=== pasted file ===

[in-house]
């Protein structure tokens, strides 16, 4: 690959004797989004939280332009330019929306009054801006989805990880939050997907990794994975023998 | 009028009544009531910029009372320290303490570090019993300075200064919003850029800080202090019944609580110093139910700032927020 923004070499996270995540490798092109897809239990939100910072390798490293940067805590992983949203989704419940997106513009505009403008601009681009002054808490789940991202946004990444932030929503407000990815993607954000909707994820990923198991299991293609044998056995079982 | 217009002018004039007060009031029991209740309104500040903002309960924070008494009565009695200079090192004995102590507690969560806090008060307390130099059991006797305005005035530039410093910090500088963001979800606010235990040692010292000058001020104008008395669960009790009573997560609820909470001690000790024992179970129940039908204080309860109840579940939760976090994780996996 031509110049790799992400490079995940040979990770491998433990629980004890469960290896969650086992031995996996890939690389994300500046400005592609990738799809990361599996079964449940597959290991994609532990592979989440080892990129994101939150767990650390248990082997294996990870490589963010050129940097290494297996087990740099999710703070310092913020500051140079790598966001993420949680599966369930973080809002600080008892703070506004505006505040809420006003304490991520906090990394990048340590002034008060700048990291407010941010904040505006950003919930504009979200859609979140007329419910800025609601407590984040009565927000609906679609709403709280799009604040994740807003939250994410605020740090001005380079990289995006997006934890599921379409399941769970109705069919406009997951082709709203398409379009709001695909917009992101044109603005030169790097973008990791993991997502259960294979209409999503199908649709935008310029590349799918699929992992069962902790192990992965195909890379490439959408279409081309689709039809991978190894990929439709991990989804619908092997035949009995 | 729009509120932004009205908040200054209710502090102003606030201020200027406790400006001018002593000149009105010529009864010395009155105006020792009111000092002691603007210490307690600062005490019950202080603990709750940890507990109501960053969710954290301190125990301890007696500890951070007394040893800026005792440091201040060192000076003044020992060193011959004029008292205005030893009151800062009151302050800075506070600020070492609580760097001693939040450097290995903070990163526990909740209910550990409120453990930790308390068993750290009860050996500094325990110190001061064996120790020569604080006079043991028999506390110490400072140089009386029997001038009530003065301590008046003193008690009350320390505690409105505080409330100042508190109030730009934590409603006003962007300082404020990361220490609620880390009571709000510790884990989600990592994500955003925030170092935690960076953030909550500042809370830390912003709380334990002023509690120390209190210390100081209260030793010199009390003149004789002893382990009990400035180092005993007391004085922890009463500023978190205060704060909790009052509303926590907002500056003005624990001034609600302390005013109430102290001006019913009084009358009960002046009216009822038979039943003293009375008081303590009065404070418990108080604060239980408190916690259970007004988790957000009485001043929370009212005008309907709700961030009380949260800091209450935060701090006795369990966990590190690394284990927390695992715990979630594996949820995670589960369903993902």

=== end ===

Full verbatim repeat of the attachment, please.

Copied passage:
[in-house]
């Protein structure tokens, strides 16, 4: 690959004797989004939280332009330019929306009054801006989805990880939050997907990794994975023998 | 009028009544009531910029009372320290303490570090019993300075200064919003850029800080202090019944609580110093139910700032927020 923004070499996270995540490798092109897809239990939100910072390798490293940067805590992983949203989704419940997106513009505009403008601009681009002054808490789940991202946004990444932030929503407000990815993607954000909707994820990923198991299991293609044998056995079982 | 217009002018004039007060009031029991209740309104500040903002309960924070008494009565009695200079090192004995102590507690969560806090008060307390130099059991006797305005005035530039410093910090500088963001979800606010235990040692010292000058001020104008008395669960009790009573997560609820909470001690000790024992179970129940039908204080309860109840579940939760976090994780996996 031509110049790799992400490079995940040979990770491998433990629980004890469960290896969650086992031995996996890939690389994300500046400005592609990738799809990361599996079964449940597959290991994609532990592979989440080892990129994101939150767990650390248990082997294996990870490589963010050129940097290494297996087990740099999710703070310092913020500051140079790598966001993420949680599966369930973080809002600080008892703070506004505006505040809420006003304490991520906090990394990048340590002034008060700048990291407010941010904040505006950003919930504009979200859609979140007329419910800025609601407590984040009565927000609906679609709403709280799009604040994740807003939250994410605020740090001005380079990289995006997006934890599921379409399941769970109705069919406009997951082709709203398409379009709001695909917009992101044109603005030169790097973008990791993991997502259960294979209409999503199908649709935008310029590349799918699929992992069962902790192990992965195909890379490439959408279409081309689709039809991978190894990929439709991990989804619908092997035949009995 | 729009509120932004009205908040200054209710502090102003606030201020200027406790400006001018002593000149009105010529009864010395009155105006020792009111000092002691603007210490307690600062005490019950202080603990709750940890507990109501960053969710954290301190125990301890007696500890951070007394040893800026005792440091201040060192000076003044020992060193011959004029008292205005030893009151800062009151302050800075506070600020070492609580760097001693939040450097290995903070990163526990909740209910550990409120453990930790308390068993750290009860050996500094325990110190001061064996120790020569604080006079043991028999506390110490400072140089009386029997001038009530003065301590008046003193008690009350320390505690409105505080409330100042508190109030730009934590409603006003962007300082404020990361220490609620880390009571709000510790884990989600990592994500955003925030170092935690960076953030909550500042809370830390912003709380334990002023509690120390209190210390100081209260030793010199009390003149004789002893382990009990400035180092005993007391004085922890009463500023978190205060704060909790009052509303926590907002500056003005624990001034609600302390005013109430102290001006019913009084009358009960002046009216009822038979039943003293009375008081303590009065404070418990108080604060239980408190916690259970007004988790957000009485001043929370009212005008309907709700961030009380949260800091209450935060701090006795369990966990590190690394284990927390695992715990979630594996949820995670589960369903993902």